I see it all the time. It's sad, really, because here are some of the things I've heard:
"If you can't eat organic you may as well be eating ________ (insert fast food joint here)."
"Eating eggs is like smoking cigarettes. It'll kill you. You should only be 100% vegan."
"Eating meat destroys the planet."
"You have to eat ______ (insert your least favorite vegetable here) or you can't be healthy."
"Smoothies for breakfast are the pillar of healthy lifestyle."
Sounds really motivating, right? Geez! Hearing this stuff even makes me want to run in the opposite direction. Now when I come across those types of comments I simply smile and move on. I recognize that life is meant to be enjoyed, and a big part of that is enjoying good food. We are meant to nourish our bodies well. However, the stress we feel over food can be just as bad for our health as any less than ideal food choices.
Instead of viewing nutrition as all or nothing I encourage you to take a different approach. I teach my clients this saying, "Do the best you can, whenever you can, as often as you can." If you are able to eat organic that is definitely the better choice. However, eating conventional produce is not equivalent to eating a highly processed cheese burger and fries so don't make it out to be. There shouldn't be any shame in purchasing conventional produce if that is what is available to you.
And about that cheeseburger and fries -- I believe there is a place for that in life as well!! Again, it's not all or nothing.
Where I've witnessed the most long term success is with women who gradually make changes instead of trying to do a complete overhaul overnight. It is very difficult to try to upend everything about the way you eat in a few days. It's too easy to slip back into old habits when life gets stressful. When gradual changes are made the chances of making them a permanent lifestyle increase. The reality is there needs to be balance and room for flexibility.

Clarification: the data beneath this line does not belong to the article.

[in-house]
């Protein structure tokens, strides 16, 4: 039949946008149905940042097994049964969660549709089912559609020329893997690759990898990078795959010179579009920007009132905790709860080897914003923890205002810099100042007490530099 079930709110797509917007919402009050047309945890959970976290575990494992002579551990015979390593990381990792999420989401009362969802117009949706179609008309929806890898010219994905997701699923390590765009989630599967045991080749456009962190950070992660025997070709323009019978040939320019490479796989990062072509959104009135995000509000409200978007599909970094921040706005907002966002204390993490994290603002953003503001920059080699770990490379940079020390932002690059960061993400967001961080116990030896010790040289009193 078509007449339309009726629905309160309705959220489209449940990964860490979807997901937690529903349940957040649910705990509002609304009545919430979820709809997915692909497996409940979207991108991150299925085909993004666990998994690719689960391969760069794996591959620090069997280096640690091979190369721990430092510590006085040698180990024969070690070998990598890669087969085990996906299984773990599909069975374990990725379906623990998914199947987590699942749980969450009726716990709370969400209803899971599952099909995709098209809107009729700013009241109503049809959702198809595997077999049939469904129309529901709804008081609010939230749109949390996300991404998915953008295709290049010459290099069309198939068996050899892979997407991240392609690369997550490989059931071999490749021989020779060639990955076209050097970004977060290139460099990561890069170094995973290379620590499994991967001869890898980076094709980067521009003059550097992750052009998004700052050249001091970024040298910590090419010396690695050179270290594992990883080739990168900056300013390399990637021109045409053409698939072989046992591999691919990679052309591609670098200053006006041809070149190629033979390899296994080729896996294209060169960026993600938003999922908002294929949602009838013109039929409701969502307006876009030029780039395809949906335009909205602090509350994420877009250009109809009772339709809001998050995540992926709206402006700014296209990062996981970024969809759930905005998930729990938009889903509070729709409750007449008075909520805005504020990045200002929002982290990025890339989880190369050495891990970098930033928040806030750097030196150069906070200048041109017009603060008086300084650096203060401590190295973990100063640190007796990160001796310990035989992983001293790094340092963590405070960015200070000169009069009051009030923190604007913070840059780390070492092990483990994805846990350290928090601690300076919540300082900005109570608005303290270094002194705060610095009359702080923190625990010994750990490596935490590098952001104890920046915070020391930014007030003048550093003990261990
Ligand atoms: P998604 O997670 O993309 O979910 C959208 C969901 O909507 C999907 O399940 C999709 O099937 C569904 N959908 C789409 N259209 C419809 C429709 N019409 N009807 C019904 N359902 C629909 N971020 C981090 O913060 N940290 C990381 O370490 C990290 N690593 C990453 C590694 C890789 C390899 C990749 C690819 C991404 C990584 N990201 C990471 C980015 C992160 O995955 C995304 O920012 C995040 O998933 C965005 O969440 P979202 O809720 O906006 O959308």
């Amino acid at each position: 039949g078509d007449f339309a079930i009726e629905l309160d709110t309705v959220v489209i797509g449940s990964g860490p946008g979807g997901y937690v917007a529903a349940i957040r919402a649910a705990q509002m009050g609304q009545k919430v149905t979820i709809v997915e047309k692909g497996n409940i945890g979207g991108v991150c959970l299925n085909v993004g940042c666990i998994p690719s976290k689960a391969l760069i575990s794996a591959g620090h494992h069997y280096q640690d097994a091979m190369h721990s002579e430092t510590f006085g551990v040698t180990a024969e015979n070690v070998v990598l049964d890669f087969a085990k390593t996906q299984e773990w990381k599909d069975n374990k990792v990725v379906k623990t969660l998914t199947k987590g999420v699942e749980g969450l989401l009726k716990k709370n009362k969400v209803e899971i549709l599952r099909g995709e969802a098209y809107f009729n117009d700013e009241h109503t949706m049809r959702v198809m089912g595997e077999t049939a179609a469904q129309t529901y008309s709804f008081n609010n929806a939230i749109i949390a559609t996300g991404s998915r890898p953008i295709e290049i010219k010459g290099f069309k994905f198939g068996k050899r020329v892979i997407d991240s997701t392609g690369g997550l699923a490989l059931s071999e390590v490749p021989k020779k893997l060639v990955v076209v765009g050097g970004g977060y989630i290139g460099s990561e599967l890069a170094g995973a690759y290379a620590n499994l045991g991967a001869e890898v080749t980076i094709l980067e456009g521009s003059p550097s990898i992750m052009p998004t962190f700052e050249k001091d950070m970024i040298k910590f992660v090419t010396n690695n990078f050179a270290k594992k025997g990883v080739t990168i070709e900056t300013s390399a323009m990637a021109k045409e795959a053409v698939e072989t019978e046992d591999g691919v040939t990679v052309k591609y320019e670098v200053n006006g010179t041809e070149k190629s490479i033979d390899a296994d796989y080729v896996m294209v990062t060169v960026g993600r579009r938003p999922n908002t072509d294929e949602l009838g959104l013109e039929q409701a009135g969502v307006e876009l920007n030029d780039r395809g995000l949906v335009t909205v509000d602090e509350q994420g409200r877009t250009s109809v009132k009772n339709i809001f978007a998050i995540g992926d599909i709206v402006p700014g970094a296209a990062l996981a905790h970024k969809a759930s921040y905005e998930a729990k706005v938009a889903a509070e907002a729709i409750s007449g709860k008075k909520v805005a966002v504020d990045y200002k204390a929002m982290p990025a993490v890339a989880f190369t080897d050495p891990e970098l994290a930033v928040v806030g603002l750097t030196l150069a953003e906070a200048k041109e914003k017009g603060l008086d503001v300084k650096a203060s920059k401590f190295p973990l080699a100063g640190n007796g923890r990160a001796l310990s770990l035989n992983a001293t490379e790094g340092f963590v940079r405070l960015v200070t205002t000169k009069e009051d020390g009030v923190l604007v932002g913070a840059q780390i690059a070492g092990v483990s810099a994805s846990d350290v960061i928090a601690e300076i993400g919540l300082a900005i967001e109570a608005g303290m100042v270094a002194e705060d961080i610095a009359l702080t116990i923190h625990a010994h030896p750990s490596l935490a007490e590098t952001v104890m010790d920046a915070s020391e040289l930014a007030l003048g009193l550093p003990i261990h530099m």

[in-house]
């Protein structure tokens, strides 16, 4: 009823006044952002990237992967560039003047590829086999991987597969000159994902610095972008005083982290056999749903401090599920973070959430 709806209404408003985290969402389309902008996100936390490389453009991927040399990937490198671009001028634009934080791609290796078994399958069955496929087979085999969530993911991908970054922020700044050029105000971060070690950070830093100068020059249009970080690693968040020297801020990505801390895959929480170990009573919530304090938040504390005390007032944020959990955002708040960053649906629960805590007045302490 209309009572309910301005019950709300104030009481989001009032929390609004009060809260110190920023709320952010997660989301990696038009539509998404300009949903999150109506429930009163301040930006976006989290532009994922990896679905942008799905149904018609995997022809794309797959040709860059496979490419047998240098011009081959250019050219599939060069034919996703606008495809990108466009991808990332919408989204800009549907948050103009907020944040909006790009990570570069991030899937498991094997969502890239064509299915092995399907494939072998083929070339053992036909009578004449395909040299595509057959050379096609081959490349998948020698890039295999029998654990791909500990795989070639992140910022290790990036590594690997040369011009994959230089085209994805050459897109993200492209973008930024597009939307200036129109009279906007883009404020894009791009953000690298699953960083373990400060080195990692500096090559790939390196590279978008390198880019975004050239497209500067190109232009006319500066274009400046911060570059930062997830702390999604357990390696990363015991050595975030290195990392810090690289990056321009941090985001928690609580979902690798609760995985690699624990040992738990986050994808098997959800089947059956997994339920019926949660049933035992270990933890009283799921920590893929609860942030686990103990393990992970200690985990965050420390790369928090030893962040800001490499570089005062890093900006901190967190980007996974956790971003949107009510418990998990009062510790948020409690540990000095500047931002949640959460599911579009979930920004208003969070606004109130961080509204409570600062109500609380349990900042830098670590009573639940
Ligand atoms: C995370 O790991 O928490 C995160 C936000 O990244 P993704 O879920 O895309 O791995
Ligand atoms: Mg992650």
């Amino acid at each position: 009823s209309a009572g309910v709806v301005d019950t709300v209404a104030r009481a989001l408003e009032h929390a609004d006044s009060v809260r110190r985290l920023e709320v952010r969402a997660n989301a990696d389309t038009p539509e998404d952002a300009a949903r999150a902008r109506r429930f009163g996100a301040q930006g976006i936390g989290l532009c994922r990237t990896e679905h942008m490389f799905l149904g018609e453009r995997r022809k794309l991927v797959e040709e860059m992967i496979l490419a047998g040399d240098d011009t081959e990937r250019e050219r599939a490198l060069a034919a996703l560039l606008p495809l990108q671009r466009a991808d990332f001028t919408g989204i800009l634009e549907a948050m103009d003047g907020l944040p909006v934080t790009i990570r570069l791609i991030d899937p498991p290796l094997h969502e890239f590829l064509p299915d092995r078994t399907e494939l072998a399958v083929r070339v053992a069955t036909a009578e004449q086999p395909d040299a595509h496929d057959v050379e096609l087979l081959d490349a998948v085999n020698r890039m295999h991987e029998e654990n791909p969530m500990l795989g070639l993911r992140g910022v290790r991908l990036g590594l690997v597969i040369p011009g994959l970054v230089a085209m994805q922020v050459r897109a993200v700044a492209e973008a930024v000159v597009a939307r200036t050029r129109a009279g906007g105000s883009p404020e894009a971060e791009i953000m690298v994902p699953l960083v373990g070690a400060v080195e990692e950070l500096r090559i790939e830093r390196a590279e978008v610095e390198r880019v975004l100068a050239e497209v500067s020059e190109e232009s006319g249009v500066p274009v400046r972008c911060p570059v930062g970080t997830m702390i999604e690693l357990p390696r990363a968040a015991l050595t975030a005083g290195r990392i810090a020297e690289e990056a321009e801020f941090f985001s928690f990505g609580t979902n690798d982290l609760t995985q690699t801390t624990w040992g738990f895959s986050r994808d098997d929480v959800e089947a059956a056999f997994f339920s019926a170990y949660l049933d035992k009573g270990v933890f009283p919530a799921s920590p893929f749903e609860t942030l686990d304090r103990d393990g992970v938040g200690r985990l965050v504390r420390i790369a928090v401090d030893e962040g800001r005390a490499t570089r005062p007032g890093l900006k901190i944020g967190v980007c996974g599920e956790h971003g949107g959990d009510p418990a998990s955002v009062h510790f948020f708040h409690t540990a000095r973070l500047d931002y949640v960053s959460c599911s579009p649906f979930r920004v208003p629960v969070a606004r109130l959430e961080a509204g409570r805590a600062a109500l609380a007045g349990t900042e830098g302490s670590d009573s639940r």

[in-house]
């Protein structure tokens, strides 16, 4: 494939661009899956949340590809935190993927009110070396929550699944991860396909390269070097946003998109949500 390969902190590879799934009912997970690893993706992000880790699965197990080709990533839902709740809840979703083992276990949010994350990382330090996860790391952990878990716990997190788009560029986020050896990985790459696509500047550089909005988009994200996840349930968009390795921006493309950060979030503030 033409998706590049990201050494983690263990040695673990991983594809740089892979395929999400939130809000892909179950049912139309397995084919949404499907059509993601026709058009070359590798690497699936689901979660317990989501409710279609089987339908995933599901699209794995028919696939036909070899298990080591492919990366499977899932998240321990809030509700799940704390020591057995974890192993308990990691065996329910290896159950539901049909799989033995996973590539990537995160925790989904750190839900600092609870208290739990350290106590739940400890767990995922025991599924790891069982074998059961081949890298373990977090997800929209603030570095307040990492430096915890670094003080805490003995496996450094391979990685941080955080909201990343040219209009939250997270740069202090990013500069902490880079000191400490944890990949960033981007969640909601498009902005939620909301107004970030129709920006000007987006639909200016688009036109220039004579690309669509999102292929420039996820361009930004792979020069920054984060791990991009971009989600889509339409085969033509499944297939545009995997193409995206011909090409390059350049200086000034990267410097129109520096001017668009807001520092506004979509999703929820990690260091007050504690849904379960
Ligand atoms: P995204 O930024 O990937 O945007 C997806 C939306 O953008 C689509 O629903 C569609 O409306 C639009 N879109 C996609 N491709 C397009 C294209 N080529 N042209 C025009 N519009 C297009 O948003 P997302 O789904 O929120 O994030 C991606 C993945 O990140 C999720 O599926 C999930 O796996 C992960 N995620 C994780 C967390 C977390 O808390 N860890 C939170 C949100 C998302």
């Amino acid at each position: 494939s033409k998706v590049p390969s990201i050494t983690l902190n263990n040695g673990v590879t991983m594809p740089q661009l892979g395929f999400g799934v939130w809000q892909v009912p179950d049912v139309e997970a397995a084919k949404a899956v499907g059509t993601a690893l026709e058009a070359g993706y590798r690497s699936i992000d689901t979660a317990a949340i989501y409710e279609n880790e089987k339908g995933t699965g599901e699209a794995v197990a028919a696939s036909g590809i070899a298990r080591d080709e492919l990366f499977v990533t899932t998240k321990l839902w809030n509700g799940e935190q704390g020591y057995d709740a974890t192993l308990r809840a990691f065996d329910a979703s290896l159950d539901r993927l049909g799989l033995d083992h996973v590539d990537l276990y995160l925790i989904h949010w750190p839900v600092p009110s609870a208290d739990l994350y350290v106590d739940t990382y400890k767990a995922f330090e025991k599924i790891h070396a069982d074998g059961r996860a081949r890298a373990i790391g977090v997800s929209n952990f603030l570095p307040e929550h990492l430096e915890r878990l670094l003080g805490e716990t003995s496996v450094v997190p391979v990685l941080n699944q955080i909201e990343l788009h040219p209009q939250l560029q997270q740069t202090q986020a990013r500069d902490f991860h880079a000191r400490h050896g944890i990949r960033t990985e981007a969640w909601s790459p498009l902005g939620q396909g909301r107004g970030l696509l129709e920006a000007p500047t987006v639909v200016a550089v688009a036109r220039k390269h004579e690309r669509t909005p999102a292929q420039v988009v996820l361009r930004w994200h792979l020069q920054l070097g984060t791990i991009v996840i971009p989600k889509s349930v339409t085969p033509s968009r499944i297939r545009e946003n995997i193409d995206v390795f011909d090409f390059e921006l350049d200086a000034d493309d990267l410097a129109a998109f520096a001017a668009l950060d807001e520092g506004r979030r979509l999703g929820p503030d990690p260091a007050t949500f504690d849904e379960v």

I want to hear from you. Leave a comment!
Have you ever felt discouraged about eating better because of this all or nothing attitude? Have you felt held back because you aren't able to dive in 100%?
June 27, 2017
The Bed and Breakfast we stayed at last week was wonderful. Breakfast included pancakes, waffles, sausage, potatoes, and tons of fresh fruit. It was SO delicious and the best part? I lost three pounds!
From the time I was a teenager until most recent years, preparing for vacation meant a period of dieting. I would exercise harder and try to cut calories (I knew shockingly little about nutrition then) in order to get a flatter tummy for my trip. Once on vacation I would throw caution to the wind when it came to food and overindulge. Shortly into my trip I'd be bloated, tired and sluggish. Good times, right? Upon returning home I'd discover that I had gained a few pounds and had to work all over again to lose it. This was my pattern for years. Does it sound familiar?
When I changed my approach towards food several years ago it also changed the way I view dieting in general and how I eat when I am on vacation. This surprised me on my most recent trip because some of the foods I ate were less than stellar and I definitely indulged a little. While I didn't completely stuff myself, I certainly ate to my heart's content each morning. Lunch and dinner consisted of local fare from restaurants in the area. Some were incredible, others not so much and one in particular is definitely getting a negative mark on Trip Advisor. One thing I kept noticing was I didn't at all feel tired the entire time and my tummy was never bloated, which are two common areas of struggle, especially for women.